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University dismisses professor’s retaliation claim

Virginia Lawyers Weekly//April 3, 2023

University dismisses professor’s retaliation claim

Virginia Lawyers Weekly//April 3, 2023//

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Where a professor at Norfolk State University failed to show that he engaged in protected conduct, and failed to causally connect his alleged protected activity to the adverse employment action, his retaliation suit was dismissed.


Dr. Mamadou Konate began his employment with Norfolk State University, or NSU, as an adjunct faculty member in 2016 and later became a full-time professor. In May 2019, NSU “terminated Dr. Konate’s contract.” Plaintiff complained to the Faculty Senate that his termination failed to comply with NSU procedure and he was reinstated to his tenure-track contract in September 2019.

On Sept. 10, 2020, plaintiff contacted NSU’s Board of Visitors to make a complaint. The next day, plaintiff received a one-year terminal contract. NSU’s provost told plaintiff that he had received a one-year terminal contract because of “poor performance,” namely, absences during plaintiff’s fall 2019 separation from NSU and “other false allegations.”

In this suit, plaintiff asserts a claim for retaliation. NSU has filed a motion to dismiss.


Plaintiff timely filed suit three weeks before the deadline on May 10, 2021. The circuit court later sustained NSU’s plea in bar to the complaint, but did not dismiss the case, and allowed plaintiff the opportunity to amend.

Plaintiff then filed the amended complaint on Feb. 28, 2022. The amended complaint substitutes a claim for “Retaliation in violation of Title VII” for “Retaliation in violation of Virginia Code § 40.1-27.3” and adds certain allegations, but is otherwise nearly identical to plaintiff’s initial complaint.

NSU argues the amended complaint cannot relate back to the initial complaint because of the circuit court’s ruling on the plea in bar, which NSU avers had the effect of a dismissal without prejudice. The court disagrees.

Under Fed. R. Civ. P. 15(c), “[a]n amendment to a pleading relates back to the date of the original pleading when the amendment asserts a claim or defense that arose out of the conduct, transaction, or occurrence set out—or attempted to be set out—in the original pleading.” The facts set forth in the amended complaint in most respects mirror those in plaintiff’s initial complaint. The amended complaint asserts a claim “that arose out of the conduct, transaction, or occurrence” set out in the initial complaint. Thus, it relates back to the date of the initial complaint and is timely.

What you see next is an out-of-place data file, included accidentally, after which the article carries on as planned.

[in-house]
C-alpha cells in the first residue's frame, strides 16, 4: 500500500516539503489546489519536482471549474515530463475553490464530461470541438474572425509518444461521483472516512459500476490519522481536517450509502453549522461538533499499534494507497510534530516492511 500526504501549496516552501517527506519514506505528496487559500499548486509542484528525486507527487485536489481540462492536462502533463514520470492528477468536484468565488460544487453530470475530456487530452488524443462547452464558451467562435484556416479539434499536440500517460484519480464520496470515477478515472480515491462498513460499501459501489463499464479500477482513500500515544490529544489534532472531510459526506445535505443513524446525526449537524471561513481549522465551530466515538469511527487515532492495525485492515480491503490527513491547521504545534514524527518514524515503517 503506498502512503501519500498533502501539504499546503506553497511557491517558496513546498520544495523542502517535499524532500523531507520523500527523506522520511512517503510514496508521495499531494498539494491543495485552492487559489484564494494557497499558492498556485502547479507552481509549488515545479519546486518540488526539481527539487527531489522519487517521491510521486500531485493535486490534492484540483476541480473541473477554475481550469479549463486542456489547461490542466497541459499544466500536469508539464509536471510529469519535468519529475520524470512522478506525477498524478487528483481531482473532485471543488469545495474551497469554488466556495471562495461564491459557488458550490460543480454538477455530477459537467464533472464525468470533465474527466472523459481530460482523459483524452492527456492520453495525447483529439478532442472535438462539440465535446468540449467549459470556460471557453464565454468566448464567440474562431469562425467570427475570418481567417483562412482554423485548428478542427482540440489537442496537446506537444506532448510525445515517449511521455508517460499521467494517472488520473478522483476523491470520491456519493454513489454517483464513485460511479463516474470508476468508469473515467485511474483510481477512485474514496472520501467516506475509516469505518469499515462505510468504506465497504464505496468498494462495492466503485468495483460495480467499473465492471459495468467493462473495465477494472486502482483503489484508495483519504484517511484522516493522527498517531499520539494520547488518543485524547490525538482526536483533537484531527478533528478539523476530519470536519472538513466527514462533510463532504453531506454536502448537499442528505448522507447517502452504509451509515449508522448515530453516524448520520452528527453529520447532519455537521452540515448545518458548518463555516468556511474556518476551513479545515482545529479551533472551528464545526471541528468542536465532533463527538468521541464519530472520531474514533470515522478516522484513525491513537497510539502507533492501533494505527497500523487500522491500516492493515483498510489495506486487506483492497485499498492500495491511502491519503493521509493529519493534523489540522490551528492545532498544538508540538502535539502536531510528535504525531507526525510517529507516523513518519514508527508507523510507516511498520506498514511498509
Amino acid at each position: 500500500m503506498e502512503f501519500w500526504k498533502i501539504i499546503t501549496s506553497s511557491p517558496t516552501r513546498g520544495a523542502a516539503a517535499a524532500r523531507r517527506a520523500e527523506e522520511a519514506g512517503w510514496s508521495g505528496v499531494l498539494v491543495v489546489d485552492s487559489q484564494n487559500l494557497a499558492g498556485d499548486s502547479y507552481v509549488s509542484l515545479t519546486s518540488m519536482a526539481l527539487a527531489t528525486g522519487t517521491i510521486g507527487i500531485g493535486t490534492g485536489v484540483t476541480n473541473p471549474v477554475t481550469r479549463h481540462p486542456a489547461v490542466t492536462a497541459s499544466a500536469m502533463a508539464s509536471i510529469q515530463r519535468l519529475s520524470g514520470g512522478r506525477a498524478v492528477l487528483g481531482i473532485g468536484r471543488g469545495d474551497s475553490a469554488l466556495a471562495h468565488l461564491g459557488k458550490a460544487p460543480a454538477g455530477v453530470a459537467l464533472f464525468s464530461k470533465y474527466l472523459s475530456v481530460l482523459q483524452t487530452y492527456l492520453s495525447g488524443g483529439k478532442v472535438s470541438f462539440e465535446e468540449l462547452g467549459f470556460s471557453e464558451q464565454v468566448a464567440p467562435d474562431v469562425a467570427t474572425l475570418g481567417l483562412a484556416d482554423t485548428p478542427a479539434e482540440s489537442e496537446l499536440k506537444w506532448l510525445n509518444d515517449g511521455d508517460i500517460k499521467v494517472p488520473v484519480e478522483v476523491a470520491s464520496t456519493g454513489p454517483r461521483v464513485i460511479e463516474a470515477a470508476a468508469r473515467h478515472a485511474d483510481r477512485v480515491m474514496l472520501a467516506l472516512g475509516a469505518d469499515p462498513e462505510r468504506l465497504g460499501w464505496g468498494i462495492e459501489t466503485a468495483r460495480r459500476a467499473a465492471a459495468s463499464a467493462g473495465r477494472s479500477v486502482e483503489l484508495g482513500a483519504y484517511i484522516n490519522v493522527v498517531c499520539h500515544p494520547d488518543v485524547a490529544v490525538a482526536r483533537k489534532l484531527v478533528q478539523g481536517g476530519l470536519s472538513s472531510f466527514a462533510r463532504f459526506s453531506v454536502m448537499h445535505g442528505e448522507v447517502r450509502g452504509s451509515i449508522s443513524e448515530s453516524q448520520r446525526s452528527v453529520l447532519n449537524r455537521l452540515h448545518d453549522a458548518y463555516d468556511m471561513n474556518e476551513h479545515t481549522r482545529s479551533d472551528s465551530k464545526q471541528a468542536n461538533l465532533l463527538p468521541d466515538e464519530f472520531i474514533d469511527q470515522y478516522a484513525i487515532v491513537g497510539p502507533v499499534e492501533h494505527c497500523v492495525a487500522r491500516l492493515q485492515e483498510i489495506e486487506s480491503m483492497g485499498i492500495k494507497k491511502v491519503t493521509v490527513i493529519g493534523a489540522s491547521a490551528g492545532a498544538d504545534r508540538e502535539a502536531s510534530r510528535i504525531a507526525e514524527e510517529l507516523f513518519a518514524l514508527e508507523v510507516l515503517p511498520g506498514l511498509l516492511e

The amended complaint states that “[o]n 2/19/20, Plaintiff filed a complaint (Retaliation and Discrimination)” and that he “filed a Title VII complaint in NSU’s Office of Institutional Equity against Dr. Sheen for trying to dismiss him by not providing a fair and unbiased evaluation process.” While the filing of a complaint is reasonably viewed as “opposition,” it is unclear what activity or practice Dr. Konate was opposing.

The amended complaint does not provide any additional information as to the basis for plaintiff’s complaint, allege what unlawful activity he opposed or state that he was discriminated against based on his “race, color, religion, sex, or national origin.” Similarly, plaintiff’s sparse allegations do not address whether plaintiff “opposed an unlawful employment practice which he reasonably believed had occurred or was occurring.”

Even assuming protected activity and NSU’s understanding of such protected activity, NSU argues there is a lack of causation such that plaintiff cannot state a plausible clam for relief. The court agrees with NSU. Standing alone, plaintiff’s receipt of a terminal contract on Sept. 11, 2020, occurred too long — almost nine months — after his Feb. 19, 2020, complaint to suggest a causal connection.

Plaintiff is correct that “courts look to ongoing retaliatory animus or intervening antagonism during the period between the protected activity and the adverse action in order to find a causal connection where there is a lack of temporal proximity.” But the acts plaintiff asserts were “ongoing retaliation” do not live up to that label, even drawing all reasonable inferences in plaintiff’s favor.

Defendant’s motion to dismiss granted.

Konate v. Norfolk State University, Case No. 2:22-cv-125, March 17, 2023. EDVA at Norfolk (Hanes). VLW 023-3-142. 14 pp.

VLW 023-3-142

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